Although eBay did not do well in China, e-commerce is booming. Many Chinese are going to online auction sites and stores in search of broader product selection or better deals than they can find around town, and every year more and more Chinese are flocking to online auction sites such as Alibaba's Taobao or online sellers such as dangdang.com and Amazon subsidiary Joyo.com to buy products and services.

The aggregate of all online transactions in China is impressive. Last year, the total value of all online transactions, both business and consumer, soared to $127.5 billion, up from $85 billion in 2005. The consumer side represented a fairly small portion of this amount, but with an estimated 50 million Chinese engaged in e-commerce, growth is extremely promising.

Credit Grows Commerce

As more credit cards are adopted, then e-commerce will continue to grow. The demand is there, as shown by the eager adoption of virtual currency. China's banks have to catch up to the demand by issuing more credit cards. Multinational companies that can integrate e-commerce processes to tap into China's emerging middle class will do well.   -  BUSINESS WEEK     2007

Wide Swath of China Is Surfing the Internet

Internet use is spreading farther than expected in China, reaching smaller, less-developed cities, and would likely be even more popular if not for government controls, according to two surveys.

The surveys, conducted by the government-backed Chinese Academy of Social Sciences, are the most extensive on Internet usage in China to date. Researchers interviewed 4,100 people in 12 cities, from the major urban centers on the prosperous coast to interior towns where economic growth has lagged. The surveys show that Internet penetration is on average highest in the metropolises of Shanghai, Beijing and Guangzhou -- where one-third of all residents use the Internet -- but small cities of around 100,000 in population ranked a surprising second, with 27% of residents going online. That percentage surpasses the 24% rate in four leading industrial provincial capitals, according to the surveys.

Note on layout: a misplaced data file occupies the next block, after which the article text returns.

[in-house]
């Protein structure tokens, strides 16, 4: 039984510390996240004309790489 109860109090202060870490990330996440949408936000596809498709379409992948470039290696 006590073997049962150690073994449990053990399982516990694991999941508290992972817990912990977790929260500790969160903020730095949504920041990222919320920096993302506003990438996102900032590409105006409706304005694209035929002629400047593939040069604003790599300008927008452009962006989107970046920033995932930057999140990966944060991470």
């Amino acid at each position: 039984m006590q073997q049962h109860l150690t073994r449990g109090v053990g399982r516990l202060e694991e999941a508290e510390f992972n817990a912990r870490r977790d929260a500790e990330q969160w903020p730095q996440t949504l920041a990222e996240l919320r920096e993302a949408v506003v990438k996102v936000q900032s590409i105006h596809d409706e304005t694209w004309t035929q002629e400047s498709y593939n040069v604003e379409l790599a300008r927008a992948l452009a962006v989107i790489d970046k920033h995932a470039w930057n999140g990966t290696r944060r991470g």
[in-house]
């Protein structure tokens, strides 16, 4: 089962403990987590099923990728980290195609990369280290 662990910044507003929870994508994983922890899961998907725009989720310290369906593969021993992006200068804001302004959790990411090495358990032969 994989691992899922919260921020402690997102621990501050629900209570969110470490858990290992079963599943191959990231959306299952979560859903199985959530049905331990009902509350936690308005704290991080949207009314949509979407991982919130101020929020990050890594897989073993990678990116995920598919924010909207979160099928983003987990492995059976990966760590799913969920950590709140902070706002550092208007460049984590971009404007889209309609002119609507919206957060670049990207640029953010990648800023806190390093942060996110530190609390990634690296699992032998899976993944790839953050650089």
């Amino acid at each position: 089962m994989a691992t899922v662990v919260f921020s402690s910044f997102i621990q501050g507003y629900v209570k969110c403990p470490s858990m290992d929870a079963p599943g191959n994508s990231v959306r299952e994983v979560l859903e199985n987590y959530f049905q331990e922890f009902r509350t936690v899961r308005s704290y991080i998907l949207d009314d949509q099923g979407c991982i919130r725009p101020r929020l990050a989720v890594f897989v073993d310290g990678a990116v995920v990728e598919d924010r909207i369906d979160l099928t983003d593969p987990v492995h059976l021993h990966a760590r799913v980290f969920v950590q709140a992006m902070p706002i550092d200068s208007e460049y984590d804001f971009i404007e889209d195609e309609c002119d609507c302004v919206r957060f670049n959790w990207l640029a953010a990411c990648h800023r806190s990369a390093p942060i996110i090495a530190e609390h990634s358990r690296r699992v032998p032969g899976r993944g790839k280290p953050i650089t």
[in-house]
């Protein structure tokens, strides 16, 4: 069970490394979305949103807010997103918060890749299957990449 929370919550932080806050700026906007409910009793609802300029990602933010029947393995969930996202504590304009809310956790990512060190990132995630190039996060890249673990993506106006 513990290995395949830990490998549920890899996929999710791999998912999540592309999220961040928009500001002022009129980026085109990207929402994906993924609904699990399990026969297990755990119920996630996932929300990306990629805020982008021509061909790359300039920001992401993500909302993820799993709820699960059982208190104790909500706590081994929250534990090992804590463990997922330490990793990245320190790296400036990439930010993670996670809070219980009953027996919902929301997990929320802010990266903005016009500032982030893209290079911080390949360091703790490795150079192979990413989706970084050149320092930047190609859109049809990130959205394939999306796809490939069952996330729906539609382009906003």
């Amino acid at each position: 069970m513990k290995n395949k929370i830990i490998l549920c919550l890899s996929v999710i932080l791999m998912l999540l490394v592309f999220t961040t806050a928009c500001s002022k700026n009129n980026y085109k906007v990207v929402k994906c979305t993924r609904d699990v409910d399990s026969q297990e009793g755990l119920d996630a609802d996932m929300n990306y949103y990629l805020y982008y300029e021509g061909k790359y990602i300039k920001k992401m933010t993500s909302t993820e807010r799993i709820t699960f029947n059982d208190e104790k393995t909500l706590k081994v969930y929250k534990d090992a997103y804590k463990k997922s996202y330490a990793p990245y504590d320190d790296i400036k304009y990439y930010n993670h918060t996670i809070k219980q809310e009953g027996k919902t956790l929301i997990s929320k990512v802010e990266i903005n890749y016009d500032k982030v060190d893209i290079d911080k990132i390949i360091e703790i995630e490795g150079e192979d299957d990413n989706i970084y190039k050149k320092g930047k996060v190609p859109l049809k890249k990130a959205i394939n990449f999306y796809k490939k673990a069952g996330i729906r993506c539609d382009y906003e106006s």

Underpinning the growth in small cities is an array of factors, including government policies and free-market competition to provide Internet services, says one of the surveys, on small cities. In Yima, a city in hilly, rural Henan province, for example, a mining company vied with the local subsidiary of China's telecom authority to offer Internet services starting in the late 1990s. The result was low-cost Internet connections and a surge in Internet cafes -- 60 of them by early 2002 -- for a city of 120,000 where incomes average $500 a year and many residents can't afford a home computer

The findings, say the researchers who conducted the study, suggest that the Internet's impact is greater than previously thought, with implications for the future of the economy and the communist government. Far from being a tool of the educated and well-off in big cities, the Internet is cutting across income and geographical lines in China, creating a populace that is better informed and more demanding of the government, the researchers say. "The Internet's emergence has filled a void," Hu Xianhong of Peking University wrote in the survey on small cities.

Overall, the surveys found that 56% of the 68 million Internet users in China are male, and 58.2% are between the ages of 17 and 24. Nearly 40%, who are either students or unemployed, have no monthly income, which has a damping effect on electronic commerce. Only one in five Internet users has made a purchase online, and most are for small items such as books or movie tickets. However, nearly 12% of online orders were for the purchase of computers.

The surveys also include good news for China's three Nasdaq-listed portals -- Netease.com Inc., Sina Corp. and Sohu.com Inc. -- which are the most frequently used services for accessing Web sites. And Chinese users spend most of their Internet time browsing Web pages and reading news.

This emerging online community, according to the surveys, shares ideas that could pose a challenge to a government often bent on control. More than 85% recognize a role for the government in managing and controlling the Internet, and most are concerned about pornographic and violent content. But fewer than 13%, the survey says, believe that the government should police political content, and overwhelmingly people see the Internet as a medium allowing greater freedom of speech and criticism of government policies.

"Most people strongly believe that the Internet will affect Chinese politics," says the study on Internet usage, authored by Guo Liang, considered a leading authority on the Internet's social impact in China.

Authorities, however, have sought to rein in this impulse, targeting for arrest those who disseminate dissenting opinions online. Last week, a civil servant in Hubei province, Du Daobin, was formally arrested on subversion charges for posting essays critical of the government and for organizing a petition protesting the detention of another Internet activist.